Report Menelaus January 4, 2012 10:50 PM GMT
WWCD, there's a very easy way to look at this.

Anyone who follows these markets (and the world of finance - notice I didn't say the economy) and hasn't realized yet that bankers/politicians will continue to try to print their way out of this mess, hasn't really clued in yet. The problem is that there is NO way out of this. The monetary system build on growth to pay the coupon has reached its end, just like it was designed to from the outset. All ponzi schemes eventually come to an end, so has this one. The explosion in derivatives trading was the straw that broke this camel's back.

Which basically means all paper denominated investments will be worth about as much when the system collapses, and all (or at least most) hard assets will transfer some value to a post collapse system. 6000 years of history suggests there is no better asset than gold to perform that transfer successfully.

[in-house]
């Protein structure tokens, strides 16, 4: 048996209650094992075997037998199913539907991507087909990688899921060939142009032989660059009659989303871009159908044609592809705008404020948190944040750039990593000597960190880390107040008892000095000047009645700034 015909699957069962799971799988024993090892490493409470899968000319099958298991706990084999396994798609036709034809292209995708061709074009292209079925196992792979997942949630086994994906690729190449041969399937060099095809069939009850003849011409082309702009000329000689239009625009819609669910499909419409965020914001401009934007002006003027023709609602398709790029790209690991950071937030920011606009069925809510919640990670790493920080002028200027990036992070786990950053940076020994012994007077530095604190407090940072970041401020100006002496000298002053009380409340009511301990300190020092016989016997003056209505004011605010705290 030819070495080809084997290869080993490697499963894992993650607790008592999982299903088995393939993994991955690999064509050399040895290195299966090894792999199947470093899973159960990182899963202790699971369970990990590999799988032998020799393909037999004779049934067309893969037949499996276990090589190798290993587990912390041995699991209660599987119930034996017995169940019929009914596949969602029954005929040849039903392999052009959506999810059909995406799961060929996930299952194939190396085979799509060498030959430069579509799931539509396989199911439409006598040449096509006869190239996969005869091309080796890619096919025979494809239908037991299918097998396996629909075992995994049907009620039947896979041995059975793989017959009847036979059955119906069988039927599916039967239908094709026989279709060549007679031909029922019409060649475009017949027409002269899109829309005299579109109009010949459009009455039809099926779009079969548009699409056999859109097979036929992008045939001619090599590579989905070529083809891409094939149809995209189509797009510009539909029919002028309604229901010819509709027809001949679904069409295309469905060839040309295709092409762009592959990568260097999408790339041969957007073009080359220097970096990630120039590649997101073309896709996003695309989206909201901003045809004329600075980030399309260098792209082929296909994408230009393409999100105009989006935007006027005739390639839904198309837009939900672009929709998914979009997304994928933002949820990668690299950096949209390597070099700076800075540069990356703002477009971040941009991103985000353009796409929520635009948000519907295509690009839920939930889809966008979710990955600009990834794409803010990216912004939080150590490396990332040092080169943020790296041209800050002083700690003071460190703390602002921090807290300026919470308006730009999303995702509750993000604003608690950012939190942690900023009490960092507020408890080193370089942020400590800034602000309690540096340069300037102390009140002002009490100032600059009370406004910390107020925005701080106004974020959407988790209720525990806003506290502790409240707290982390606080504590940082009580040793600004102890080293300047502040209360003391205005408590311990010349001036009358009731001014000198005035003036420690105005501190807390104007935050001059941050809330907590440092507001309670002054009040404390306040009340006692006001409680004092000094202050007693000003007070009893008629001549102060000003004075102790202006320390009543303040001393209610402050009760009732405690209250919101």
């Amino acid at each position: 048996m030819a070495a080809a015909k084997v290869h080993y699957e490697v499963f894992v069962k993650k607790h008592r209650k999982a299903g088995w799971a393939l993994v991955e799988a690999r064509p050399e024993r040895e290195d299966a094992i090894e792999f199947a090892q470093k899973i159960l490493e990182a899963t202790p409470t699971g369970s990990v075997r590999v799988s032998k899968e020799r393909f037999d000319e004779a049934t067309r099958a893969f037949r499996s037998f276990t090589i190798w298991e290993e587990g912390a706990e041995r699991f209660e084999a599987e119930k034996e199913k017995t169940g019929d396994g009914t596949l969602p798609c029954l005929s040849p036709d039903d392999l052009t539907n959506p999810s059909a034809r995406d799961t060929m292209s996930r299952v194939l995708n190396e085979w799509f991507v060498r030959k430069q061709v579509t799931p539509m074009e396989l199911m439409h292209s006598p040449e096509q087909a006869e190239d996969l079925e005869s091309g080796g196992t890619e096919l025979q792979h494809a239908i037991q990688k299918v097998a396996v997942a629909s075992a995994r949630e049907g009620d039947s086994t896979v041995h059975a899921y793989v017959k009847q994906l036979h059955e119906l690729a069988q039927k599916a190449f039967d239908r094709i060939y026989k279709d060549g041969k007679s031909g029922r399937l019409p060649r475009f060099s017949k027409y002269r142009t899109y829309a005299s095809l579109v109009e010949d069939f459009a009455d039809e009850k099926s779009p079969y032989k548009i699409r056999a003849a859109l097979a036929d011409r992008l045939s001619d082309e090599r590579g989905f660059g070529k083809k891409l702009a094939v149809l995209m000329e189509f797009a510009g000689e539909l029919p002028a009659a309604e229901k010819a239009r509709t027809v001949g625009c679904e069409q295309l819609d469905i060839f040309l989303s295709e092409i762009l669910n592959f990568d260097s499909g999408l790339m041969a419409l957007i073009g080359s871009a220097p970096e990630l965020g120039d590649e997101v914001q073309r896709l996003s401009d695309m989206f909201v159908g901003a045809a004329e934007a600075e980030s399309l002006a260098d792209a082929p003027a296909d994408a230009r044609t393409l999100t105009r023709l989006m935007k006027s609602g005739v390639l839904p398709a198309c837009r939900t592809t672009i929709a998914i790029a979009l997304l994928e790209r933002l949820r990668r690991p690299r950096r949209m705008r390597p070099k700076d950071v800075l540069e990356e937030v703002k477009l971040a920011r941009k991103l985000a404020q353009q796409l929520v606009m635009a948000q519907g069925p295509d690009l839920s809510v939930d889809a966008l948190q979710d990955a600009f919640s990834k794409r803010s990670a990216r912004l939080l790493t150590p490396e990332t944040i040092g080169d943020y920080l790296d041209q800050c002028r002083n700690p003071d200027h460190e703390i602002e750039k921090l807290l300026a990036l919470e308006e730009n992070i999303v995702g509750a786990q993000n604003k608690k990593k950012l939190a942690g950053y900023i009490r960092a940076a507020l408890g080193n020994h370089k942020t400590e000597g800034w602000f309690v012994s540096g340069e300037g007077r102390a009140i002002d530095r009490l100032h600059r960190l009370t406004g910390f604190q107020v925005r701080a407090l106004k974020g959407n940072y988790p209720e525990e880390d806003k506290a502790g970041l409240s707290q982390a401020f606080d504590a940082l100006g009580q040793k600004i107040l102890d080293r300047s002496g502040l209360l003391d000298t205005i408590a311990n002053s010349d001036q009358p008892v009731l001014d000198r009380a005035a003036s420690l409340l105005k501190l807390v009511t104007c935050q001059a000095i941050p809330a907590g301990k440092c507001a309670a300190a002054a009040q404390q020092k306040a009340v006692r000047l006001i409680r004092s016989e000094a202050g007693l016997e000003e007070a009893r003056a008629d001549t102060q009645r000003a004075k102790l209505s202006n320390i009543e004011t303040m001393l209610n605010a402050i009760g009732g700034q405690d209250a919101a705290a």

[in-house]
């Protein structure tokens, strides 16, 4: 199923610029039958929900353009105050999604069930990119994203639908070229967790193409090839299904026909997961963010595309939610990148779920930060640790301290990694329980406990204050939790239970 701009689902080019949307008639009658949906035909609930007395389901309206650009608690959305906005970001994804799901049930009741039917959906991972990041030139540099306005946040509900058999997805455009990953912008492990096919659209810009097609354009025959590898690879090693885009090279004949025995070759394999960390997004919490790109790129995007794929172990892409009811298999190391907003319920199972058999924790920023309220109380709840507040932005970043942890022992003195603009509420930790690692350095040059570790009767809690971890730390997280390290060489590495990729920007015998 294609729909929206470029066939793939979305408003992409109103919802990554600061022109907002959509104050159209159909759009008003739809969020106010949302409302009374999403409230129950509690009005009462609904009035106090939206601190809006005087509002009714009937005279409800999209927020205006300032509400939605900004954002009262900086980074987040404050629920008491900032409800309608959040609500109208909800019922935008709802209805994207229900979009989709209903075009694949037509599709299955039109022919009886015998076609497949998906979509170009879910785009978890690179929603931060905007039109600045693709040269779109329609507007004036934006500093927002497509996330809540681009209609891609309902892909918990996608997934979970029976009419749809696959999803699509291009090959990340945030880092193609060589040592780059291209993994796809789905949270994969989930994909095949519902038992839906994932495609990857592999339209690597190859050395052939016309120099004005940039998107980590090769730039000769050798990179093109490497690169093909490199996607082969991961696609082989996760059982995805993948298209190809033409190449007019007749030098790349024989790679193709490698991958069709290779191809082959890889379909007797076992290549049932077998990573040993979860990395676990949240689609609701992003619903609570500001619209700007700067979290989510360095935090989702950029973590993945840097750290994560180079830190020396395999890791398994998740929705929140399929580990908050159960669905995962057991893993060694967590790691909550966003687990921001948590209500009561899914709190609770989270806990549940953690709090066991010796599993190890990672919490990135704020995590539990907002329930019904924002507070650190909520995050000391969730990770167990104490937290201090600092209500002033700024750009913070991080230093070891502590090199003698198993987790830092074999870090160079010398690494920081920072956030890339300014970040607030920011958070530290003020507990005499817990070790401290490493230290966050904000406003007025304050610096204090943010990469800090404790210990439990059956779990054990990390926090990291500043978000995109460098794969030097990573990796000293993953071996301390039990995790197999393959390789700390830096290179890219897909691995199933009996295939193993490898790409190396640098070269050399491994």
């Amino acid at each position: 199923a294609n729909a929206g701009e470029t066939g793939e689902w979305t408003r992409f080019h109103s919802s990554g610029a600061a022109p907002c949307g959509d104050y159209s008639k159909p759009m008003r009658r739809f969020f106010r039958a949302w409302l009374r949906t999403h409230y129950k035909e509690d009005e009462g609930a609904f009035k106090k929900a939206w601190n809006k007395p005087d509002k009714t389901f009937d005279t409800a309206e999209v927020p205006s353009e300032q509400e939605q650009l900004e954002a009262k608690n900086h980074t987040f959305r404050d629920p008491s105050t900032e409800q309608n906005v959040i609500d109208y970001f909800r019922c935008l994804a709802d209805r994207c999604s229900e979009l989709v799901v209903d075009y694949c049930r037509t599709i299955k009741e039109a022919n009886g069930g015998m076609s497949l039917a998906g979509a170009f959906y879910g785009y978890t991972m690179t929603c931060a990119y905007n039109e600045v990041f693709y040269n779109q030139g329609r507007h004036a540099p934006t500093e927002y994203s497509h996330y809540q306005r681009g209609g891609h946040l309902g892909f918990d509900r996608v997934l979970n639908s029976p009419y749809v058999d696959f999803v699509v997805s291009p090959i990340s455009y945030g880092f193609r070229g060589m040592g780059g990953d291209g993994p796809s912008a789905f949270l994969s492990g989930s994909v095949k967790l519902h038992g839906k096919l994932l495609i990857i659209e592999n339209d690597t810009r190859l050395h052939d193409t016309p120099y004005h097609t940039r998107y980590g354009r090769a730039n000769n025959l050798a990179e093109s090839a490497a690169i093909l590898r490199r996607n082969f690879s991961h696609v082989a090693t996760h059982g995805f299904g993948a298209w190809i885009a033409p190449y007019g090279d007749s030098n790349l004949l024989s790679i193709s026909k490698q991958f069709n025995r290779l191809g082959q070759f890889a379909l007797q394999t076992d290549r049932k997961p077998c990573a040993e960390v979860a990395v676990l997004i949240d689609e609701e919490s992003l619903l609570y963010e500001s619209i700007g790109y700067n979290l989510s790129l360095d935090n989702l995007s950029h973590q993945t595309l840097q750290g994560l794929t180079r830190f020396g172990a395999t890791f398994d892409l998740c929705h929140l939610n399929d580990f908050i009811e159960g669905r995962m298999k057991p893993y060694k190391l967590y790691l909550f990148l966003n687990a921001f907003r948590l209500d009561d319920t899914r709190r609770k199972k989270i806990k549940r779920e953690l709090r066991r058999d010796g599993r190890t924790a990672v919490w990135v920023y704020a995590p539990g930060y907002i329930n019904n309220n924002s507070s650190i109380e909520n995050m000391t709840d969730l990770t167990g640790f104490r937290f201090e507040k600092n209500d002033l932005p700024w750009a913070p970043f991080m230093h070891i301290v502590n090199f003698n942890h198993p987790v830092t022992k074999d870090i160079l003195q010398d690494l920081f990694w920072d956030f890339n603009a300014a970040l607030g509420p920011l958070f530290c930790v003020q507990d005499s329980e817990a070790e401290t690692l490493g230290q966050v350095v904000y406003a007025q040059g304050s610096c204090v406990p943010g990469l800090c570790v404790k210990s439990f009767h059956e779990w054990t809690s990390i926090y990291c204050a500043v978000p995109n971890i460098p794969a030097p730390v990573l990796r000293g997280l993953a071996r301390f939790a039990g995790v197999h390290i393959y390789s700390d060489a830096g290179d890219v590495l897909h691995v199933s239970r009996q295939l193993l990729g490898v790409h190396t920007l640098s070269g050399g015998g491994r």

Buy only physical gold, not paper, without leverage. Then put it under the floorboards and....wait. You'll sleep a lot easier.
Report Winner_Winner_Chicken_Diner January 4, 2012 11:00 PM GMT
ok cheers, again for a detailed and helpful answer Menelaus Happy
Report Stow_judge January 5, 2012 5:22 PM GMT
Take a look at retail bonds. The recently issued ICG7 is paying seven percent. You should not put all your wealth in one asset type. Spread it around a little.
Report Mrben January 6, 2012 3:04 AM GMT
put it under the floorboards and waitWhoops

I hope your a young man WWWCD because its gonna be a long wait.Cool
Report Menelaus January 6, 2012 7:31 AM GMT
Gold is not for you benny. Don't get me wrong, it's not that you don't have any patience, it's that you don't have any brains to understand what purpose it serves, nor money to buy it with.